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    ABSTRACT: Ipilimumab, a cytotoxic T lymphocyte-associated antigen-4 blocking antibody, has improved overall survival (OS) in metastatic melanoma in phase III trials. However, about 80 % of patients fail to respond, and no predictive markers for benefit from therapy have been identified. We analysed a 'real world' population of patients treated with ipilimumab to identify markers for treatment benefit. Patients with advanced cutaneous melanoma were treated in the Netherlands (NL) and the United Kingdom (UK) with ipilimumab at 3 mg/kg. Baseline characteristics and peripheral blood parameters were assessed, and patients were monitored for the occurrence of adverse events and outcomes. A total of 166 patients were treated in the Netherlands. Best overall response and disease control rates were 17 and 35 %, respectively. Median follow-up was 17.9 months, with a median progression-free survival of 2.9 months. Median OS was 7.5 months, and OS at 1 year was 37.8 % and at 2 years was 22.9 %. In a multivariate model, baseline serum lactate dehydrogenase (LDH) was demonstrated to be the strongest predictive factor for OS. These findings were validated in an independent cohort of 64 patients from the UK. In both the NL and UK cohorts, long-term benefit of ipilimumab treatment was unlikely for patients with baseline serum LDH greater than twice the upper limit of normal. In the absence of prospective data, clinicians treating melanoma may wish to consider the data presented here to guide patient selection for ipilimumab therapy.
    Cancer Immunology and Immunotherapy 03/2014; DOI:10.1007/s00262-014-1528-9 · 3.94 Impact Factor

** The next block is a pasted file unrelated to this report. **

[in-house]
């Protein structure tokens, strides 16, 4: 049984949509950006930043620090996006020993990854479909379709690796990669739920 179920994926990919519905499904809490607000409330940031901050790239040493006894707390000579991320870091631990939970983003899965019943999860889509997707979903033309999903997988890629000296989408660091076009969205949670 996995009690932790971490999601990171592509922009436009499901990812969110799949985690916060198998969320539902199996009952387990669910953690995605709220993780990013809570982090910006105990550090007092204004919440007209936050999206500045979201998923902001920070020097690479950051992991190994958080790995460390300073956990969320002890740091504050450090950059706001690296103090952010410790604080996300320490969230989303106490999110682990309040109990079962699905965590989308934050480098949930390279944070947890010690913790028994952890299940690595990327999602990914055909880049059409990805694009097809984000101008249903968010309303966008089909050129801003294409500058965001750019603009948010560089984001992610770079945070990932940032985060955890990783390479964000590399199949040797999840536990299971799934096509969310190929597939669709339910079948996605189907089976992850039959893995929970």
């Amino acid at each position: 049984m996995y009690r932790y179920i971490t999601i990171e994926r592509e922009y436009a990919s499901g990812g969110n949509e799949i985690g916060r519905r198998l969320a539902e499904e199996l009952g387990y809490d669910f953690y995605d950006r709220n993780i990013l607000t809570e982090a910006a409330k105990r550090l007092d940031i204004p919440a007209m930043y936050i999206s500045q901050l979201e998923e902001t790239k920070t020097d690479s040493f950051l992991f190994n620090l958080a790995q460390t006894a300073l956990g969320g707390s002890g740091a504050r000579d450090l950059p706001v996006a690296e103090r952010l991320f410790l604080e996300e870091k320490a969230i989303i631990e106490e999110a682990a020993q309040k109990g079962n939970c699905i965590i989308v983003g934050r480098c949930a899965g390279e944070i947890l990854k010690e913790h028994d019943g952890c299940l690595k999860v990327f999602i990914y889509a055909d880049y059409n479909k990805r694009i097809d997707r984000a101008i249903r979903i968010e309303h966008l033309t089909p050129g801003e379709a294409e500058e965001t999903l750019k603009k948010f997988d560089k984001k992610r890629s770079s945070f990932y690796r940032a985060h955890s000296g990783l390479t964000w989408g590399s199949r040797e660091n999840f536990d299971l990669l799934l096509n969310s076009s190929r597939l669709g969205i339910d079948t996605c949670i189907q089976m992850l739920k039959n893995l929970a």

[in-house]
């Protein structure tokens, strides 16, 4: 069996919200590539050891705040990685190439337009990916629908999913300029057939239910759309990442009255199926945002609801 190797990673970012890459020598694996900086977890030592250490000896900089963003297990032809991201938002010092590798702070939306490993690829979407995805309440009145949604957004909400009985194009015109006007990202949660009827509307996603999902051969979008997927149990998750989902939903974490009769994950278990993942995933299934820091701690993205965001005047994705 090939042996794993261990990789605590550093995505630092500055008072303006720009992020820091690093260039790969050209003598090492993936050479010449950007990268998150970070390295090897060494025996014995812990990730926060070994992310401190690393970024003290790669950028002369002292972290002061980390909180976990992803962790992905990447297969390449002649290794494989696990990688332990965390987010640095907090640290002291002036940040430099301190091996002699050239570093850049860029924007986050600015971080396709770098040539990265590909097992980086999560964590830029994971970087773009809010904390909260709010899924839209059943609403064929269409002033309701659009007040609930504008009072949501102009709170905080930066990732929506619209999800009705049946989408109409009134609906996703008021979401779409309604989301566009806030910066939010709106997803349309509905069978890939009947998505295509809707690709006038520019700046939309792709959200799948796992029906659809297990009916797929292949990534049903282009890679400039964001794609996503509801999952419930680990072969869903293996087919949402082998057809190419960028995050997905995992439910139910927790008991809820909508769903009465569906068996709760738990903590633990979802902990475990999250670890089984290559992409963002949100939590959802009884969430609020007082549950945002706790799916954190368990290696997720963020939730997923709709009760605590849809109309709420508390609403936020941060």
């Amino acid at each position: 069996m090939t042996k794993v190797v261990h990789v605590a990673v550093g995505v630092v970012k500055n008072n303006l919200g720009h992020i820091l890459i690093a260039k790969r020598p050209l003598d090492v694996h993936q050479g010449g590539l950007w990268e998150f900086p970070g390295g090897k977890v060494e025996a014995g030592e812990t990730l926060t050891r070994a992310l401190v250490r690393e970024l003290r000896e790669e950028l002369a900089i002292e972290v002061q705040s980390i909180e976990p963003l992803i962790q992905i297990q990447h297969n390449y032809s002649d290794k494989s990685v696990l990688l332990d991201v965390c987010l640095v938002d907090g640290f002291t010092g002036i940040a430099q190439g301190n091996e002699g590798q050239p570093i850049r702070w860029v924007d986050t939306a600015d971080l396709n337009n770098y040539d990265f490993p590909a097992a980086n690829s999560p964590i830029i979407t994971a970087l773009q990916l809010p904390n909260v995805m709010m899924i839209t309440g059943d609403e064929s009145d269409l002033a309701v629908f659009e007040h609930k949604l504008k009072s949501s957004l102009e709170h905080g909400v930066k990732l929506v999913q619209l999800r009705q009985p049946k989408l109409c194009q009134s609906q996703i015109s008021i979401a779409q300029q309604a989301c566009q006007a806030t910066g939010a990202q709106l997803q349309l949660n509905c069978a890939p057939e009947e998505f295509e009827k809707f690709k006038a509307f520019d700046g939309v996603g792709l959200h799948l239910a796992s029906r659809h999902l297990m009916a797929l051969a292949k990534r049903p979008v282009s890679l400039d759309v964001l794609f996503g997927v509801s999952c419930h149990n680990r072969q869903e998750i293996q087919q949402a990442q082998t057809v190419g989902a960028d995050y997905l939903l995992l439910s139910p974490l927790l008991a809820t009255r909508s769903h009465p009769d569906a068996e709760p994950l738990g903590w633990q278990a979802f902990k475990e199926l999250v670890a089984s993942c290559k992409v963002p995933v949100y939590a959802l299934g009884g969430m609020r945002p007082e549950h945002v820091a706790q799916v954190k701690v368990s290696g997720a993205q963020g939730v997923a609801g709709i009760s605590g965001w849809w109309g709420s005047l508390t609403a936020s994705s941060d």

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    ABSTRACT: Methods Patients with advanced cutaneous melanoma were treated in the netherlands (nl) and the United King-dom (UK) with ipilimumab at 3 mg/kg. Baseline charac-teristics and peripheral blood parameters were assessed, and patients were monitored for the occurrence of adverse events and outcomes. Results a total of 166 patients were treated in the neth-erlands. Best overall response and disease control rates were 17 and 35 %, respectively. Median follow-up was 17.9 months, with a median progression-free survival of 2.9 months. Median OS was 7.5 months, and OS at 1 year was 37.8 % and at 2 years was 22.9 %. In a multivariate model, baseline serum lactate dehydrogenase (lDH) was demonstrated to be the strongest predictive factor for OS. Abstract Introduction Ipilimumab, a cytotoxic t lymphocyte-associated antigen-4 blocking antibody, has improved over-all survival (OS) in metastatic melanoma in phase III tri-als. However, about 80 % of patients fail to respond, and no predictive markers for benefit from therapy have been identified. We analysed a 'real world' population of patients treated with ipilimumab to identify markers for treatment benefit.